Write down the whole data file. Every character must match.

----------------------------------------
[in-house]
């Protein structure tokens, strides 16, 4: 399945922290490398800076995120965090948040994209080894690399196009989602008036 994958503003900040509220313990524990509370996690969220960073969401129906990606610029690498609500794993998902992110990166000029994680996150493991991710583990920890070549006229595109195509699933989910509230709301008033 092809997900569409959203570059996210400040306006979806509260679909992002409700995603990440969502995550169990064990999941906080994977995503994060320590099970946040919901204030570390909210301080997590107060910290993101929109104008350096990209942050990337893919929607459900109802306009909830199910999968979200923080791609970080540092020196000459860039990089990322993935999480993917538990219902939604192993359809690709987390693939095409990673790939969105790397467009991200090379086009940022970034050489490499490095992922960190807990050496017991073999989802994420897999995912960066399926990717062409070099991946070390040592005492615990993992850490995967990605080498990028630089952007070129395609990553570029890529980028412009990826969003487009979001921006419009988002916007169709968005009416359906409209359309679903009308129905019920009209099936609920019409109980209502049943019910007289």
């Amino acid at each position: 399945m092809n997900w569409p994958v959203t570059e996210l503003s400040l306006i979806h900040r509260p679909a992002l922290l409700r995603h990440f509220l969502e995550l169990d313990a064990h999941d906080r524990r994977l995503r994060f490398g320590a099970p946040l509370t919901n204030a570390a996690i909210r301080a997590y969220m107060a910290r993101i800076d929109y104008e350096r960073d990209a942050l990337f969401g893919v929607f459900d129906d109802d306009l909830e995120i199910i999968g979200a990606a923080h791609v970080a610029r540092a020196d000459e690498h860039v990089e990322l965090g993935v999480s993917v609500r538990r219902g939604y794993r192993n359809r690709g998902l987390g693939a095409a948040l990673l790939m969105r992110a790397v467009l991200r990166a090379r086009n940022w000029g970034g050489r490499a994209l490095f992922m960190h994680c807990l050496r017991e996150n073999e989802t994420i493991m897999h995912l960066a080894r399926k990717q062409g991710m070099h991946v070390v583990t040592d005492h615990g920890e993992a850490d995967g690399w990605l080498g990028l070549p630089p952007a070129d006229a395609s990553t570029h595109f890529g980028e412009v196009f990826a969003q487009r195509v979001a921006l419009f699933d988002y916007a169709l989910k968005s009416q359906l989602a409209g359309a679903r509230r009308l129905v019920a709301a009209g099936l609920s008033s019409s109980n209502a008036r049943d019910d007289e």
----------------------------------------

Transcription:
[in-house]
């Protein structure tokens, strides 16, 4: 399945922290490398800076995120965090948040994209080894690399196009989602008036 994958503003900040509220313990524990509370996690969220960073969401129906990606610029690498609500794993998902992110990166000029994680996150493991991710583990920890070549006229595109195509699933989910509230709301008033 092809997900569409959203570059996210400040306006979806509260679909992002409700995603990440969502995550169990064990999941906080994977995503994060320590099970946040919901204030570390909210301080997590107060910290993101929109104008350096990209942050990337893919929607459900109802306009909830199910999968979200923080791609970080540092020196000459860039990089990322993935999480993917538990219902939604192993359809690709987390693939095409990673790939969105790397467009991200090379086009940022970034050489490499490095992922960190807990050496017991073999989802994420897999995912960066399926990717062409070099991946070390040592005492615990993992850490995967990605080498990028630089952007070129395609990553570029890529980028412009990826969003487009979001921006419009988002916007169709968005009416359906409209359309679903009308129905019920009209099936609920019409109980209502049943019910007289």
């Amino acid at each position: 399945m092809n997900w569409p994958v959203t570059e996210l503003s400040l306006i979806h900040r509260p679909a992002l922290l409700r995603h990440f509220l969502e995550l169990d313990a064990h999941d906080r524990r994977l995503r994060f490398g320590a099970p946040l509370t919901n204030a570390a996690i909210r301080a997590y969220m107060a910290r993101i800076d929109y104008e350096r960073d990209a942050l990337f969401g893919v929607f459900d129906d109802d306009l909830e995120i199910i999968g979200a990606a923080h791609v970080a610029r540092a020196d000459e690498h860039v990089e990322l965090g993935v999480s993917v609500r538990r219902g939604y794993r192993n359809r690709g998902l987390g693939a095409a948040l990673l790939m969105r992110a790397v467009l991200r990166a090379r086009n940022w000029g970034g050489r490499a994209l490095f992922m960190h994680c807990l050496r017991e996150n073999e989802t994420i493991m897999h995912l960066a080894r399926k990717q062409g991710m070099h991946v070390v583990t040592d005492h615990g920890e993992a850490d995967g690399w990605l080498g990028l070549p630089p952007a070129d006229a395609s990553t570029h595109f890529g980028e412009v196009f990826a969003q487009r195509v979001a921006l419009f699933d988002y916007a169709l989910k968005s009416q359906l989602a409209g359309a679903r509230r009308l129905v019920a709301a009209g099936l609920s008033s019409s109980n209502a008036r049943d019910d007289e």